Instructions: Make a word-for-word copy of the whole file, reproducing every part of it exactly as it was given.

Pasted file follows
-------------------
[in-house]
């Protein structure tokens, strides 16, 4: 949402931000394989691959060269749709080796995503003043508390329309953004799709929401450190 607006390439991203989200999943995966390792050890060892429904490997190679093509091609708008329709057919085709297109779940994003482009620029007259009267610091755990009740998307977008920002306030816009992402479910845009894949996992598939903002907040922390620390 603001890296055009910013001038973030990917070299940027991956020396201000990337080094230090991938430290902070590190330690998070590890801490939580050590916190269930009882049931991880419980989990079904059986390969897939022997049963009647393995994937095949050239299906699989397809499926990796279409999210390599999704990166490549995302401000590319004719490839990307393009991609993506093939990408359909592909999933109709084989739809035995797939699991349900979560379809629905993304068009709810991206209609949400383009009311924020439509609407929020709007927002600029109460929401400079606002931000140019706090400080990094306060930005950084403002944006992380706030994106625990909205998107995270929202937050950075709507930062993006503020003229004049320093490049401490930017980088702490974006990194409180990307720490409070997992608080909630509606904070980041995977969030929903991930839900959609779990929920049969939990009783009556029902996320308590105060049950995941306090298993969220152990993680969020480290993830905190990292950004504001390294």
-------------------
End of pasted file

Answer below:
[in-house]
């Protein structure tokens, strides 16, 4: 949402931000394989691959060269749709080796995503003043508390329309953004799709929401450190 607006390439991203989200999943995966390792050890060892429904490997190679093509091609708008329709057919085709297109779940994003482009620029007259009267610091755990009740998307977008920002306030816009992402479910845009894949996992598939903002907040922390620390 603001890296055009910013001038973030990917070299940027991956020396201000990337080094230090991938430290902070590190330690998070590890801490939580050590916190269930009882049931991880419980989990079904059986390969897939022997049963009647393995994937095949050239299906699989397809499926990796279409999210390599999704990166490549995302401000590319004719490839990307393009991609993506093939990408359909592909999933109709084989739809035995797939699991349900979560379809629905993304068009709810991206209609949400383009009311924020439509609407929020709007927002600029109460929401400079606002931000140019706090400080990094306060930005950084403002944006992380706030994106625990909205998107995270929202937050950075709507930062993006503020003229004049320093490049401490930017980088702490974006990194409180990307720490409070997992608080909630509606904070980041995977969030929903991930839900959609779990929920049969939990009783009556029902996320308590105060049950995941306090298993969220152990993680969020480290993830905190990292950004504001390294």